The Working Waterfront

Chris Van Dusen does it again

Trio of young readers appraises latest children book

Carl Little
Posted 2022-07-15
Last Modified 2022-07-15

Big Truck, Little Island
By Chris Van Dusen (Candlewick Press, 2022)

Review by Carl Little

Grandchildren Maria, 9, Serita, 8, and James, 5, are children’s book author/illustrator Chris Van Dusen aficionados. Allow Gahbi (their nickname for this grampa) to boast a bit: they’ve memorized The Circus Ship, made up music to go with Hattie’s song in Hattie and Hudson, and read Down to the Sea with Mr. Magee a hundred or so times. And then there’s Van Dusen’s “If I Built” series—don’t get me started.

Over the years the arrival of a new Van Dusen book in the Little-Barzun household has created a major buzz. Big Truck, Little Island (Candlewick Press, $17.99) was no exception: they welcomed it with open arms, which were necessary to hold the large-size picture book.

Maria and Serita are avid chapter book readers, but they did not hesitate to sit down with their brother to peruse Van Dusen’s latest. All three agreed on a favorite illustration: a bird’s-eye view of the island that shows the twisted route the truck must take to get from one end to the other. They liked the premise, too: how four island kids on their way to appointments—ballet class, swimming practice, a volcano experiment, and a dog wash—on either side of the stuck truck manage to figure out a workaround while their parents fume.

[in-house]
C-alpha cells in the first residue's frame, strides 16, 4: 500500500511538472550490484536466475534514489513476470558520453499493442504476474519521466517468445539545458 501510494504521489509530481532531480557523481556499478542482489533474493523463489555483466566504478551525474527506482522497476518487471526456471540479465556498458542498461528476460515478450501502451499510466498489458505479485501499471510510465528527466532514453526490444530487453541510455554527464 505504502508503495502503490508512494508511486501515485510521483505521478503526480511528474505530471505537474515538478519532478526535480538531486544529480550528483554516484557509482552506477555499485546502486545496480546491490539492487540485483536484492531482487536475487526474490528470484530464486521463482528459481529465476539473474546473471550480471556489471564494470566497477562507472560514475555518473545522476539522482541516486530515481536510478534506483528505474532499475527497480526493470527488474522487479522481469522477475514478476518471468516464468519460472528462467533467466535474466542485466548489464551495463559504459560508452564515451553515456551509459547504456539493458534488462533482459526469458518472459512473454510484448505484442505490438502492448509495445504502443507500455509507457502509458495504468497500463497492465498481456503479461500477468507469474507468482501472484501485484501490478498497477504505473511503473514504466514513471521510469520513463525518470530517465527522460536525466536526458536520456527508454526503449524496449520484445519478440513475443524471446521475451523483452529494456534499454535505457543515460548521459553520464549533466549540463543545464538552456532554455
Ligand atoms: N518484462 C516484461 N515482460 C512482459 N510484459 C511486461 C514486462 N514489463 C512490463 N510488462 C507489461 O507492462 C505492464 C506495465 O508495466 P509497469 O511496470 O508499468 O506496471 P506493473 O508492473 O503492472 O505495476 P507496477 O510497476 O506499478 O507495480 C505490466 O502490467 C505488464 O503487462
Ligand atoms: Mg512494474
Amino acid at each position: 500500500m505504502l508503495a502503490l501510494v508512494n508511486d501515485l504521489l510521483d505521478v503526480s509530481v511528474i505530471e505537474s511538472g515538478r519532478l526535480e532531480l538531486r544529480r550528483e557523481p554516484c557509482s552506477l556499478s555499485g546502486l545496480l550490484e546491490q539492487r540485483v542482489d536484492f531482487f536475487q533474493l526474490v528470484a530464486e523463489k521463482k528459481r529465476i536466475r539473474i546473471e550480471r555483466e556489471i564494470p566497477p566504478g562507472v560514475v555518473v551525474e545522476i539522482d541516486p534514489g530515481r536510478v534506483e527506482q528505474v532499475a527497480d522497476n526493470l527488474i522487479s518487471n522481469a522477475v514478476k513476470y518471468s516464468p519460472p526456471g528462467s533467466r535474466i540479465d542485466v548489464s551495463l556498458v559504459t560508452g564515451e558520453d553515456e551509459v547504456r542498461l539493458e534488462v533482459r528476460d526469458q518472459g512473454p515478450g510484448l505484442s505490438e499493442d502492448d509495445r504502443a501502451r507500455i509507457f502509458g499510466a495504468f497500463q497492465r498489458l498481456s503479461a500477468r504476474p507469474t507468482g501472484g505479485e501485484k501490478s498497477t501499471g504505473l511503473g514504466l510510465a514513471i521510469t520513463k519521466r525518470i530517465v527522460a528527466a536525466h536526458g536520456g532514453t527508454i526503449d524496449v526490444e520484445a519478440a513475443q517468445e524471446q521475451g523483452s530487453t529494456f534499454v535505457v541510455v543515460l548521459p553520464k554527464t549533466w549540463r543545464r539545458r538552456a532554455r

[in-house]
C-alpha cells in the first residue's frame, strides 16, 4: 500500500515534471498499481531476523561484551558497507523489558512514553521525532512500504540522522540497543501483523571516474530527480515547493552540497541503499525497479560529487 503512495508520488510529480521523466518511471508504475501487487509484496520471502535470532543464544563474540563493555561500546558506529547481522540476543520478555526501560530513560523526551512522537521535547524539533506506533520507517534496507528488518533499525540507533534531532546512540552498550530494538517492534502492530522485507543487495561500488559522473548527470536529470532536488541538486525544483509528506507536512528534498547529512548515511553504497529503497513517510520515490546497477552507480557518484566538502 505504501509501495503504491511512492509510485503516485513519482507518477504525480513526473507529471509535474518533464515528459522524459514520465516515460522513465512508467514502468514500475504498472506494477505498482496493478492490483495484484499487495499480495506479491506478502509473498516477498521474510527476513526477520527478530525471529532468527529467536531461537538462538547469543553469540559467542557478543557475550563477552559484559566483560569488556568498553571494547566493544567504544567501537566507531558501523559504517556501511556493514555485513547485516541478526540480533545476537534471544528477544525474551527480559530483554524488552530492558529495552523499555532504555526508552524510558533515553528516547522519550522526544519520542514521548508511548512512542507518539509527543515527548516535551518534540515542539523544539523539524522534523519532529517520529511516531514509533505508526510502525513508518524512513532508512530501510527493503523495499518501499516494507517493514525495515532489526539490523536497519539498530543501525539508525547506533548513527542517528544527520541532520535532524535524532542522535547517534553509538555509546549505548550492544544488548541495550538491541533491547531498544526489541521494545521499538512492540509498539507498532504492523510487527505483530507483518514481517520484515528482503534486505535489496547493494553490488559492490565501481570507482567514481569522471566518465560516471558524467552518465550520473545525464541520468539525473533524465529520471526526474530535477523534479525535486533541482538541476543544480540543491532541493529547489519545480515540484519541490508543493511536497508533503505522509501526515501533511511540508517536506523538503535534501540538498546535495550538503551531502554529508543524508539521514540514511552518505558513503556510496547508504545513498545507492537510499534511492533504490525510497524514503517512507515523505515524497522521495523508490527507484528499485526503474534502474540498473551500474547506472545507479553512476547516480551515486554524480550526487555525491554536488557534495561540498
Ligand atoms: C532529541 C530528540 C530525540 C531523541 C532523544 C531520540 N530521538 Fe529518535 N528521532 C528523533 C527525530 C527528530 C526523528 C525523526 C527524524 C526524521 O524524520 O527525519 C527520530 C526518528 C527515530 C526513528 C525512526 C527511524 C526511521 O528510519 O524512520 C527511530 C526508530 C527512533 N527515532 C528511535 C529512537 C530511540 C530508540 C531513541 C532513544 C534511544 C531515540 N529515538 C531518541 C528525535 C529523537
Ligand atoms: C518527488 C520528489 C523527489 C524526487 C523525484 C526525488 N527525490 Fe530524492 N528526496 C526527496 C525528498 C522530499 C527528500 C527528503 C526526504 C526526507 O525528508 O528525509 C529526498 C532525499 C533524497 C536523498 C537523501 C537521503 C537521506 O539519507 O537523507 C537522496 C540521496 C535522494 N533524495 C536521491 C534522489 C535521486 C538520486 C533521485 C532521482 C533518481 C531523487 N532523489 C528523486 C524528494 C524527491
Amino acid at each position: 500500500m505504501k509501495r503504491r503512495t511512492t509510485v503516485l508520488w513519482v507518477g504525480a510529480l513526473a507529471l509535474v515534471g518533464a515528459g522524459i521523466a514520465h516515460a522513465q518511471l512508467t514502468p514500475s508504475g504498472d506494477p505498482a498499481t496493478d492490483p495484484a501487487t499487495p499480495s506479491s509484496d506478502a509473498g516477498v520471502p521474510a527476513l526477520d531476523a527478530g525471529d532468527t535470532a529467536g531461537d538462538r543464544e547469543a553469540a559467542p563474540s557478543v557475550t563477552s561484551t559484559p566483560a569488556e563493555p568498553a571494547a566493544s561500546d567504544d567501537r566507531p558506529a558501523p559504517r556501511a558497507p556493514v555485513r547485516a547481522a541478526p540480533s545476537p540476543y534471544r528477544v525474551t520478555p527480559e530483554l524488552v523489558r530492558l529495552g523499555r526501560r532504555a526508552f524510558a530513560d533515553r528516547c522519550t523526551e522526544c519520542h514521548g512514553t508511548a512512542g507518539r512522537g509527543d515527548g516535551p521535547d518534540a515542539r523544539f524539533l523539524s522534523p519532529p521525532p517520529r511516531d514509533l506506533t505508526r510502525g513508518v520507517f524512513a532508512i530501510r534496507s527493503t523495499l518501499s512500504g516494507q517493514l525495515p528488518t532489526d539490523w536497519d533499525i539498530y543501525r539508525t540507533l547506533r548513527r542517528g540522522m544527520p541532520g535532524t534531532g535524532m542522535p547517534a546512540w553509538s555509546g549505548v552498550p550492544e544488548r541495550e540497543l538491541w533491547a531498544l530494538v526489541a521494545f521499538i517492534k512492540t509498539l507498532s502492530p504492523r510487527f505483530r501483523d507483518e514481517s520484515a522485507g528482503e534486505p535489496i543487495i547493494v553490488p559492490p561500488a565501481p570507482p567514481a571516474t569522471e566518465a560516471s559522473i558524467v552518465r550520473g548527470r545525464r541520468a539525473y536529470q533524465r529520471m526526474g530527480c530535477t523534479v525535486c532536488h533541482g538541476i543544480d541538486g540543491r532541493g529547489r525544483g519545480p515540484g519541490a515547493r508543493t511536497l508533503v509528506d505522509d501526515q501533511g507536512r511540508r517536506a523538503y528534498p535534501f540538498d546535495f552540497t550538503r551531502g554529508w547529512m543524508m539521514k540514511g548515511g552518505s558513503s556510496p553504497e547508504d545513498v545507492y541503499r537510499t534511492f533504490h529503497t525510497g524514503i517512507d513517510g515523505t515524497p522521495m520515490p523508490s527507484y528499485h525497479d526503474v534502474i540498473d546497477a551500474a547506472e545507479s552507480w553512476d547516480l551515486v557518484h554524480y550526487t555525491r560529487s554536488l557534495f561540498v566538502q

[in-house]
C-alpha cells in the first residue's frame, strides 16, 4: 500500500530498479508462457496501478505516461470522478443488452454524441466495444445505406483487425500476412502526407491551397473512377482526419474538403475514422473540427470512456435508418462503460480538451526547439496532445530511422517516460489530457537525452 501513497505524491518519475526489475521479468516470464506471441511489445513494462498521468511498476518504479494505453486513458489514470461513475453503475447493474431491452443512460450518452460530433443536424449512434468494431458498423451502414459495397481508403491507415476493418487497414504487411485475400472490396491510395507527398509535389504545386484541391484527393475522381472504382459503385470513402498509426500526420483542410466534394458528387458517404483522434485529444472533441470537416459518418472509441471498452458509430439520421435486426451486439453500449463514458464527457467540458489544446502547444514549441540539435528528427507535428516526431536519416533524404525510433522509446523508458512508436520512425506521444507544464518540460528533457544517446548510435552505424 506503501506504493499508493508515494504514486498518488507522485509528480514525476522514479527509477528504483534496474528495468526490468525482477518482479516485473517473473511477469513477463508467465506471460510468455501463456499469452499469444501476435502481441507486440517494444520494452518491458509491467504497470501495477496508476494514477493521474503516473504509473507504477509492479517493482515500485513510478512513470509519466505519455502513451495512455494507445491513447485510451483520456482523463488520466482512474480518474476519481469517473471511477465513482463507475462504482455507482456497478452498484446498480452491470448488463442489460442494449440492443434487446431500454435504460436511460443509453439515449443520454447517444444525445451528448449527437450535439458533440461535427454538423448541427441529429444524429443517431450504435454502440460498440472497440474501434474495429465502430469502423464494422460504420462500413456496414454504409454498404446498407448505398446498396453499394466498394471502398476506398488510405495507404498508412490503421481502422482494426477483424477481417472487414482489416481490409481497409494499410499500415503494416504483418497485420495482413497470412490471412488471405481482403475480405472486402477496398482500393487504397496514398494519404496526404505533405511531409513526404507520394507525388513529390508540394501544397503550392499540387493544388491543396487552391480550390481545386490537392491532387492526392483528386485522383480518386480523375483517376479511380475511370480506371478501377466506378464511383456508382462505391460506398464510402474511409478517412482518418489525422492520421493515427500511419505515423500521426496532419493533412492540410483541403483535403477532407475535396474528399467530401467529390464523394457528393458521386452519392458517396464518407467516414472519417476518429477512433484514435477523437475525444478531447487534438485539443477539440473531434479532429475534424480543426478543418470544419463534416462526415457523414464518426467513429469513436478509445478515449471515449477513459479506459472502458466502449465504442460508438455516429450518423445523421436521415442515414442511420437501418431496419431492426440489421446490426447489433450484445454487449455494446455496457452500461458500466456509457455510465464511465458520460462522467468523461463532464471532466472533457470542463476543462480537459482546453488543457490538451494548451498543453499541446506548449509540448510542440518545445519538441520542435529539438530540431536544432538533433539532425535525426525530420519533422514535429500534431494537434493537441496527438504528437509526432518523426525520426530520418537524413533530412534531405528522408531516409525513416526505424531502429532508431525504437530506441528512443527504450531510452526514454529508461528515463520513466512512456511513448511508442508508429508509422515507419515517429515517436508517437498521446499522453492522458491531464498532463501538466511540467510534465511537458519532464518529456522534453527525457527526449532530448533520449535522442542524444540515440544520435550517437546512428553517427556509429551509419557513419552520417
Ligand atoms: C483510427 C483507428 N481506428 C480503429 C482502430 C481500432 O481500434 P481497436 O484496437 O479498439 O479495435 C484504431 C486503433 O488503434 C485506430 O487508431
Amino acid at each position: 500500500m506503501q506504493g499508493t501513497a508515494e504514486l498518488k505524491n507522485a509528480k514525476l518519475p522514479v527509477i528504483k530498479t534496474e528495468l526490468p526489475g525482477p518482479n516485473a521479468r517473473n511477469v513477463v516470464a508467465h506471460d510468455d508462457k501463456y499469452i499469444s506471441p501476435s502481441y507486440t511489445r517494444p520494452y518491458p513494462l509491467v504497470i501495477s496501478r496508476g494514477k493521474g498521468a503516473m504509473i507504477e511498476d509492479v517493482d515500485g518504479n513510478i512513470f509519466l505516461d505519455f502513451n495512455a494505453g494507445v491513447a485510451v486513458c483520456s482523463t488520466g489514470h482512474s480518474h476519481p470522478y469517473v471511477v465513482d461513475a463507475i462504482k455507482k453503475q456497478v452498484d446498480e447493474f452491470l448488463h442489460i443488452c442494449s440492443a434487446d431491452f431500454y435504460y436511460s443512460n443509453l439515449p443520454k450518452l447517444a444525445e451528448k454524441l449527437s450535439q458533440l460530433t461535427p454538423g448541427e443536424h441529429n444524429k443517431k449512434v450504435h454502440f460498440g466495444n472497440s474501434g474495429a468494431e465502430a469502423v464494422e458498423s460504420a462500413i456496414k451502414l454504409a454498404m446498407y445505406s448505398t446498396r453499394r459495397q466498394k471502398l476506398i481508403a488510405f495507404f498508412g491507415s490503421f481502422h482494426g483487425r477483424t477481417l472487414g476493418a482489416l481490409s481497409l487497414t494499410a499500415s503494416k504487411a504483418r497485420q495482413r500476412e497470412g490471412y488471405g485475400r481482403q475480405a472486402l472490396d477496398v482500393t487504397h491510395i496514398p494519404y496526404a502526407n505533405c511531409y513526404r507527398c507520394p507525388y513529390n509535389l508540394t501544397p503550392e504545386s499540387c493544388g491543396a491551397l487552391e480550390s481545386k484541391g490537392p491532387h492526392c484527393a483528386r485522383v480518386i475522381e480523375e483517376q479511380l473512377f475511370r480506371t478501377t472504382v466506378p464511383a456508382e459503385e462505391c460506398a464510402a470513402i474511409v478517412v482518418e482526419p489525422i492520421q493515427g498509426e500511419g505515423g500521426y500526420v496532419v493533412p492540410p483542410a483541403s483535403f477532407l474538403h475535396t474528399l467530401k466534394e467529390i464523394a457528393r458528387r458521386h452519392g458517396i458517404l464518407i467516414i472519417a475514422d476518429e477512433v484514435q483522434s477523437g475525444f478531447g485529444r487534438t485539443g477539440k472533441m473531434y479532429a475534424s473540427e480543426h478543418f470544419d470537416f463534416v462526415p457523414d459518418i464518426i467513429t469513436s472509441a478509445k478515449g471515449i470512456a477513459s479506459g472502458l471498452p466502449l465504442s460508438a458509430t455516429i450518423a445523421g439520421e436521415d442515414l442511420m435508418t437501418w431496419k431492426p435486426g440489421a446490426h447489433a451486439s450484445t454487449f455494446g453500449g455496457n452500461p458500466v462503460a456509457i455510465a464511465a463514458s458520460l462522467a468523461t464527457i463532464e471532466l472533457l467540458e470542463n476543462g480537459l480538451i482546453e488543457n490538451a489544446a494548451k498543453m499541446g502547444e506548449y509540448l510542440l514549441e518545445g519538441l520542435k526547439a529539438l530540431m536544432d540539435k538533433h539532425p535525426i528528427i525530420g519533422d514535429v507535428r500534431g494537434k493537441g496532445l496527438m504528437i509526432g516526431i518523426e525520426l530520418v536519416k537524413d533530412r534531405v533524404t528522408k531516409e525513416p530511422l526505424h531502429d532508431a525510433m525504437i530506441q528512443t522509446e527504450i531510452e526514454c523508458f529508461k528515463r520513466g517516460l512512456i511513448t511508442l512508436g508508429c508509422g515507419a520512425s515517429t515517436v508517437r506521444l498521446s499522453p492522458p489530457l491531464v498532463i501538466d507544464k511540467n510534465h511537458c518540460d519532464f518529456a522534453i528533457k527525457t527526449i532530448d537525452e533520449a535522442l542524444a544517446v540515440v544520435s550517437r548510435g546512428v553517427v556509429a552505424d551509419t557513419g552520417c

James, on the other hand, has always admired large vehicles so Van Dusen had him at “big truck.”

Trained on the hide-and-seek illustrations in The Circus Ship, these sharp-eyed readers found details in Big Truck, Little Island that an older book lover might miss: a Christmas tree air freshener dangling from the truck’s rearview mirror, swimming goggles around a girl’s neck, or the clothespin on the nose of the mother in the car with the skunkified dog, Bunk.

book jacketMaria and Serita love animals so while they enjoyed the dogs in Big Truck, Little Island, they missed the creatures in Circus Ship and the lake dinosaur in Hattie and Hudson. James, on the other hand, has always admired large vehicles so Van Dusen had him at “big truck” (the author inscribed the book to him with the famous Grateful Dead line, “Keep on truckin’”).

While enjoying Van Dusen’s rhyming text, our young critics questioned one piece of language: the word “thud” to describe a truck wheel landing in mud. Possible replacements: “smoosh,” “squish,” “glug,” “glop,” and “plop.”

The trio loved the surprise ending, when the contents of the truck’s extra-large cargo are revealed (no spoiling here). They also appreciated the fact that the story is based on a real-life event. At book’s end, Van Dusen shares its origin, an incident on Vinalhaven where a truck hauling part of a wind turbine blocked an island road. Founding Island Institute director Philip Conkling filled him in on the details and co-founder Peter Ralston contributed a photo of a truck hauling a ginormous turbine blade onto the island.

The Portland-born, Maine-based Van Dusen dedicates Big Truck, Little Island to Jan Coates, founder and director of Island Readers & Writers, calling her “a friend to me and every island kid in Maine.”

Speak for yourself, Mr. Van Dusen, my grandkids might say: through your books you have befriended—and delighted—a whole world of readers.

Van Dusen’s illustrations are featured in the exhibition “Imagine That! The Power of Picture Books” at the Portsmouth Historical Society (through Sept. 25).